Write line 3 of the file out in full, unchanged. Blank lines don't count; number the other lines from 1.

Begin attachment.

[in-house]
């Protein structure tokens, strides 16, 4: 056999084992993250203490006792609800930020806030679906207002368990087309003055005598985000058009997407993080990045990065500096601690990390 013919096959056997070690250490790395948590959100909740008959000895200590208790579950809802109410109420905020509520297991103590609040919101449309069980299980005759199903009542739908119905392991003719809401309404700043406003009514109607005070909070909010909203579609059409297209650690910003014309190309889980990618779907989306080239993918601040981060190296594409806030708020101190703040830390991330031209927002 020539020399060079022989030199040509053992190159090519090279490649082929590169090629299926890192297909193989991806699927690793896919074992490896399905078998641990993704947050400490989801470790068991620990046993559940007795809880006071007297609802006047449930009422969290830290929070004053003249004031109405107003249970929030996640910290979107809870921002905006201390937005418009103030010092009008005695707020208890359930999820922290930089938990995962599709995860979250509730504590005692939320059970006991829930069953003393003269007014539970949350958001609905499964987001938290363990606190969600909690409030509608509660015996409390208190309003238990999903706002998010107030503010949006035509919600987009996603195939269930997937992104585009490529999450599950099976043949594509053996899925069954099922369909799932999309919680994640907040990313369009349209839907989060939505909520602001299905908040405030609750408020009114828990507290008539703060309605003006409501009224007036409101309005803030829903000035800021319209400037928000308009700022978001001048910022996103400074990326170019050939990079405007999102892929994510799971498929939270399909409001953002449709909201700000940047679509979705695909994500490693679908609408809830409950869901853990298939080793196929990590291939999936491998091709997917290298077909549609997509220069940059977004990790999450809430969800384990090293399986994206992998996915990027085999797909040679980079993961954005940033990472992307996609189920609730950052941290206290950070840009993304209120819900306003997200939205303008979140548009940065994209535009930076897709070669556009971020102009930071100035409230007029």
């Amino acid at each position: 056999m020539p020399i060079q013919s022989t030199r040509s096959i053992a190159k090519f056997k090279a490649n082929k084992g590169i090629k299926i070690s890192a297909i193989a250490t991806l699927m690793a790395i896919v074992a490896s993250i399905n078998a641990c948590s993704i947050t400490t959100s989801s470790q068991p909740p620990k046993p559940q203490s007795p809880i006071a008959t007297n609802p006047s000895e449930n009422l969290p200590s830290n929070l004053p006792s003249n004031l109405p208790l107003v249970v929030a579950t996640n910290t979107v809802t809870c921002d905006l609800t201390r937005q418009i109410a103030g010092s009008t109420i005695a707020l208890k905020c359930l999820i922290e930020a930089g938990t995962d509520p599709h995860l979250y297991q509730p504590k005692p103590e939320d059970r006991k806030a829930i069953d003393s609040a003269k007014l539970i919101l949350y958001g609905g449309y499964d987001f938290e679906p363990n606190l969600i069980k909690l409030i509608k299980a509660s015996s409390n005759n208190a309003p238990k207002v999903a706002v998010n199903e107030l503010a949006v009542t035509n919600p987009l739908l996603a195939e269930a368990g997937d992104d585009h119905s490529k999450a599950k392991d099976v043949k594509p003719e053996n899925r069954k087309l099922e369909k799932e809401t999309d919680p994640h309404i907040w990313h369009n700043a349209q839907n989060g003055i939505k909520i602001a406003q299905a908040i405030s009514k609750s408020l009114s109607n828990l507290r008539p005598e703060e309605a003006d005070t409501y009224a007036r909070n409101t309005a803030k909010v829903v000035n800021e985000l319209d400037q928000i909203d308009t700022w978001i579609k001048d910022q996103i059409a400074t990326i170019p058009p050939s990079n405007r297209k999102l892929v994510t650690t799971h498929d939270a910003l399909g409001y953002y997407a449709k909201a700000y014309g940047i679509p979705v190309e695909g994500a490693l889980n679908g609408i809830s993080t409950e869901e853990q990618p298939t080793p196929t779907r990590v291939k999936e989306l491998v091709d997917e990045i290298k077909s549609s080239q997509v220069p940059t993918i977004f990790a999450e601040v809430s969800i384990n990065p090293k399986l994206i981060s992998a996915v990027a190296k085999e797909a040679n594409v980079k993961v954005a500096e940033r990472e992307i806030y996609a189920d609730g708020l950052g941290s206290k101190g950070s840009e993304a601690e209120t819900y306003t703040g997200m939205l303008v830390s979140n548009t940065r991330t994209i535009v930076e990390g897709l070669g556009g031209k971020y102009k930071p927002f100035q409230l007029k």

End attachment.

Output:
């Amino acid at each position: 056999m020539p020399i060079q013919s022989t030199r040509s096959i053992a190159k090519f056997k090279a490649n082929k084992g590169i090629k299926i070690s890192a297909i193989a250490t991806l699927m690793a790395i896919v074992a490896s993250i399905n078998a641990c948590s993704i947050t400490t959100s989801s470790q068991p909740p620990k046993p559940q203490s007795p809880i006071a008959t007297n609802p006047s000895e449930n009422l969290p200590s830290n929070l004053p006792s003249n004031l109405p208790l107003v249970v929030a579950t996640n910290t979107v809802t809870c921002d905006l609800t201390r937005q418009i109410a103030g010092s009008t109420i005695a707020l208890k905020c359930l999820i922290e930020a930089g938990t995962d509520p599709h995860l979250y297991q509730p504590k005692p103590e939320d059970r006991k806030a829930i069953d003393s609040a003269k007014l539970i919101l949350y958001g609905g449309y499964d987001f938290e679906p363990n606190l969600i069980k909690l409030i509608k299980a509660s015996s409390n005759n208190a309003p238990k207002v999903a706002v998010n199903e107030l503010a949006v009542t035509n919600p987009l739908l996603a195939e269930a368990g997937d992104d585009h119905s490529k999450a599950k392991d099976v043949k594509p003719e053996n899925r069954k087309l099922e369909k799932e809401t999309d919680p994640h309404i907040w990313h369009n700043a349209q839907n989060g003055i939505k909520i602001a406003q299905a908040i405030s009514k609750s408020l009114s109607n828990l507290r008539p005598e703060e309605a003006d005070t409501y009224a007036r909070n409101t309005a803030k909010v829903v000035n800021e985000l319209d400037q928000i909203d308009t700022w978001i579609k001048d910022q996103i059409a400074t990326i170019p058009p050939s990079n405007r297209k999102l892929v994510t650690t799971h498929d939270a910003l399909g409001y953002y997407a449709k909201a700000y014309g940047i679509p979705v190309e695909g994500a490693l889980n679908g609408i809830s993080t409950e869901e853990q990618p298939t080793p196929t779907r990590v291939k999936e989306l491998v091709d997917e990045i290298k077909s549609s080239q997509v220069p940059t993918i977004f990790a999450e601040v809430s969800i384990n990065p090293k399986l994206i981060s992998a996915v990027a190296k085999e797909a040679n594409v980079k993961v954005a500096e940033r990472e992307i806030y996609a189920d609730g708020l950052g941290s206290k101190g950070s840009e993304a601690e209120t819900y306003t703040g997200m939205l303008v830390s979140n548009t940065r991330t994209i535009v930076e990390g897709l070669g556009g031209k971020y102009k930071p927002f100035q409230l007029k």